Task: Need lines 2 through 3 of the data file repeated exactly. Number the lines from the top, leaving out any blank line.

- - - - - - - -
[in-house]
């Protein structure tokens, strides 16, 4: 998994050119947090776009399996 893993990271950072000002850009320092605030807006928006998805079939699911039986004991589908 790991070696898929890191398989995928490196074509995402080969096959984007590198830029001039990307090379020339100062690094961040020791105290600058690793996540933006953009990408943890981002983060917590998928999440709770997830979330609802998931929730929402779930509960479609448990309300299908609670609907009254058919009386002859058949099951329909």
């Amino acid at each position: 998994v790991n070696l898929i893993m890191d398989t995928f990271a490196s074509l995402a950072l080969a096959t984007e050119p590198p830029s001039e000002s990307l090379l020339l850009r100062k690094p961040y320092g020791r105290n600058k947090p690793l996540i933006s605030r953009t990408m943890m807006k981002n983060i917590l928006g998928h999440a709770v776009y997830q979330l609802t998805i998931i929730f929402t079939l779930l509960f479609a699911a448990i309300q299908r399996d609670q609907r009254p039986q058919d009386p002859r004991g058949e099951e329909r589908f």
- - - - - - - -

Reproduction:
């Protein structure tokens, strides 16, 4: 998994050119947090776009399996 893993990271950072000002850009320092605030807006928006998805079939699911039986004991589908 790991070696898929890191398989995928490196074509995402080969096959984007590198830029001039990307090379020339100062690094961040020791105290600058690793996540933006953009990408943890981002983060917590998928999440709770997830979330609802998931929730929402779930509960479609448990309300299908609670609907009254058919009386002859058949099951329909």
């Amino acid at each position: 998994v790991n070696l898929i893993m890191d398989t995928f990271a490196s074509l995402a950072l080969a096959t984007e050119p590198p830029s001039e000002s990307l090379l020339l850009r100062k690094p961040y320092g020791r105290n600058k947090p690793l996540i933006s605030r953009t990408m943890m807006k981002n983060i917590l928006g998928h999440a709770v776009y997830q979330l609802t998805i998931i929730f929402t079939l779930l509960f479609a699911a448990i309300q299908r399996d609670q609907r009254p039986q058919d009386p002859r004991g058949e099951e329909r589908f």